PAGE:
Having just reviewed the LG Optimus 3D – a phone with stereoscopic 3D cameras and a 3D screen I got to thinking about 3D technology.
About two years ago, the 3D film Avatar came out, made millions at the box office and got everybody going crazy for adding in an extra dimension. And not just film directors – tech companies envisioned it as a new must-have feature and started building 3D capabilities into TVs, computers, phones and cameras.
2011’s Mobile World Congress was awash with 3D enabled devices including the LG phone we mention above, and the new Nintendo 3DS which packs a glasses-free 3D screen.
They come with glasses, without glasses, with passive 3D technology, with active 3D technology – and all with hefty price tags.
But do we want them?
After an initial rush of interest, 3D gadgets have been one of the casualties of the cut-backs. The rich and curious bought some when they first came out. But for the past 6 months, they have been sitting on shelves as customers worry about nausea, eye fatigue and whether there’s enough 3D content on TV to justify the purchase. Despite predicted sales of 2million for 3D-enabled devices in 2010, only 1.1 million units sold, according to Wired.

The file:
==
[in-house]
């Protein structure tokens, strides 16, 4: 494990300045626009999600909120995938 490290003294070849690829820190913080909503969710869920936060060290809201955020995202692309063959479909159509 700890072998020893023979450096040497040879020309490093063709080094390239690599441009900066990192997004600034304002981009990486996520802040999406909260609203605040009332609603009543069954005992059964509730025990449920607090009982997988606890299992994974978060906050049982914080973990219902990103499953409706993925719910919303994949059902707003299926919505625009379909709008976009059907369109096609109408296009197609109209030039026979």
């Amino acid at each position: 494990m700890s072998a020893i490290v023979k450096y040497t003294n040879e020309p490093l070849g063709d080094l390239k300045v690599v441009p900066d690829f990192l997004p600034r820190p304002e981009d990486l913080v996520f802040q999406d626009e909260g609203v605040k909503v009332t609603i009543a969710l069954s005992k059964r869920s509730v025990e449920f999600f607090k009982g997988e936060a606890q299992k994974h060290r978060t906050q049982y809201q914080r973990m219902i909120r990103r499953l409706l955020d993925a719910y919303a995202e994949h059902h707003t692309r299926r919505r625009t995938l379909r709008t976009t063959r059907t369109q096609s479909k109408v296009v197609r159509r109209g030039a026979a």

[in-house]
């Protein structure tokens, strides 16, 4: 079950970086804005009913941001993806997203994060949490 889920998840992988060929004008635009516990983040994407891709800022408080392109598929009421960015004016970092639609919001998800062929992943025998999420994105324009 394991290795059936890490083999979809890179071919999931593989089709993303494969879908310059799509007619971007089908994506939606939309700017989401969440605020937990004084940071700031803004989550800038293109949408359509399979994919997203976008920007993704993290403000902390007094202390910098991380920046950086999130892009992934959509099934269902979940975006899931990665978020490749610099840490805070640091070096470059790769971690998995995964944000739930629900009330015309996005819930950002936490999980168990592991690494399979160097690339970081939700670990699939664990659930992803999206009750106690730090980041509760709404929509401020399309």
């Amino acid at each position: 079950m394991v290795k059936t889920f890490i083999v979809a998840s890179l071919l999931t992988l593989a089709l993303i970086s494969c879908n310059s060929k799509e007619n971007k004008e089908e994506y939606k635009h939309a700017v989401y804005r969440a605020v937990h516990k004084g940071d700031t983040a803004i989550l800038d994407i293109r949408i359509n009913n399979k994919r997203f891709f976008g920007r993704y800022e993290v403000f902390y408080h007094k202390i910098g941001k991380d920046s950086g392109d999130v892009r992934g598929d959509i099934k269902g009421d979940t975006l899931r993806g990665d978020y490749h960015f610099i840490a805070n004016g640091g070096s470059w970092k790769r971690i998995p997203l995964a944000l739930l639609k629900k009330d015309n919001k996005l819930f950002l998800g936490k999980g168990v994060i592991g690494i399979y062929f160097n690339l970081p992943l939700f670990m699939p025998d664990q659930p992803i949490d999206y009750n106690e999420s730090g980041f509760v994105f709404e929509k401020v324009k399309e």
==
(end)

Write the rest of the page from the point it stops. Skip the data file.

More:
In contrast internet-enabled having been selling well – customers seeing much clearer benefits to an internet connection.
The future of 3D tech? I guess it will pick up a bit. But on my part I’ll put my money on 3D augmented reality holograms – that I would pay good money for. Though I expect I’ll be waiting for those for a while.
In the meantime I suspect 3D tech will be confined to the luxury end of the market – millionaires who like their nature documentaries in 3D. And more great 3D films hopefully. Oh and the porn industry probably.. [see The real use for 3D TV technology? – the porn industry]
Any thoughts? Let us know..